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+1: Essential definition of GET -- idempotency. All changes must happen with POST, PUT and DELETE. – S.Lott Apr 3 '09 at 19:36
    
my server is giving 403 error if I submit the form using post, get is working. I think this is due to server configuration. I don't have any access to the server. How to get around it ? – Krrish Raj Oct 25 '15 at 9:26
    
I agree with @S.Lott. Totally nice and completly definition of the GET method. /clap mate. – Victor Ribero Guasch Dec 16 '15 at 23:39
    
@KrrishRaj, it may have some thing to do with cross site posting. Take a look at this stackoverflow.com/questions/298745/… – Srikanth Jan 26 at 16:51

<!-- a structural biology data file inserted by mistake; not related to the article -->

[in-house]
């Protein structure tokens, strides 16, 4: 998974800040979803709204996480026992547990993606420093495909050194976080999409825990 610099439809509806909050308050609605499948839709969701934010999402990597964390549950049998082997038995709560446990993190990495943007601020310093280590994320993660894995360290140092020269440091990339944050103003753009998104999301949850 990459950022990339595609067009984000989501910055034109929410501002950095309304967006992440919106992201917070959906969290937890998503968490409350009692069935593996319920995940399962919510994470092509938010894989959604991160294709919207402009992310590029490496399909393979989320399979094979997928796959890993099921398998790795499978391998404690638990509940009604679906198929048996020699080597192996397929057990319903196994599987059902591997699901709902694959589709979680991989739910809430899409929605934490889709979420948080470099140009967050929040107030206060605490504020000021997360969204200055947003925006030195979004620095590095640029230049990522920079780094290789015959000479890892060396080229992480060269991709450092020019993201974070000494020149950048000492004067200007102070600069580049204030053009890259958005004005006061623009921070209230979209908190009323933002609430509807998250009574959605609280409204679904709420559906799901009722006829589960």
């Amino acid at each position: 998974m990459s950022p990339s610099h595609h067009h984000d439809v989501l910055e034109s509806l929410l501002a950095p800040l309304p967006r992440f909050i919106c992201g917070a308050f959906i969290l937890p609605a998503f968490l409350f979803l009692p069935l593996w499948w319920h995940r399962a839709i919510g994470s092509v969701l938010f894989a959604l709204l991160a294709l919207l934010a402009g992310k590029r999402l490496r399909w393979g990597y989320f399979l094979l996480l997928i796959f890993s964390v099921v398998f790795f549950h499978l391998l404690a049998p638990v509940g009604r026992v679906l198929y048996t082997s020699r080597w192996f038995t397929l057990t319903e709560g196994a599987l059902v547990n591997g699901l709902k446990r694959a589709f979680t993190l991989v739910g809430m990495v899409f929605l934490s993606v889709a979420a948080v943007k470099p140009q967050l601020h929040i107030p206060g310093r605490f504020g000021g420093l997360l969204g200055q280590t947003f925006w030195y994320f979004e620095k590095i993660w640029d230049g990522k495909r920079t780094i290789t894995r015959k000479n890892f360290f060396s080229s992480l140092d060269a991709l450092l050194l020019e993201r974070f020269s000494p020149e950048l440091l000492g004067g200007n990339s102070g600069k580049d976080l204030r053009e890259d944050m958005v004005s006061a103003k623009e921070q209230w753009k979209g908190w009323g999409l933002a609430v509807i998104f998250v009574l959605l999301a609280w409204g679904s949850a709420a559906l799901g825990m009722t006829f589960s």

Whether its AJAX or not is irrelevant. Its about the action that you're taking. I'd recommend following the principles of REST. Which have further provisions for updating, deleting, etc...

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+1: RESTful principles are essential. – S.Lott Apr 3 '09 at 19:34

If you're sending large amounts of data, or sensitive data over HTTPS, you will want to use POST. If it's just a simple parameter, I would use GET.

GET requests have a limit to the amount of data that can be sent. I forget the exact number, but this can cause issues if you're sending anything substantial.

Basically the difference between GET and POST is that in a GET request, the parameters are passed in the URL where as in a POST, the parameters are included in the message body.

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yep, important to point out that there are size limitations associated with GET and that they are different depending on the client and server software – Allen Rice Apr 3 '09 at 19:45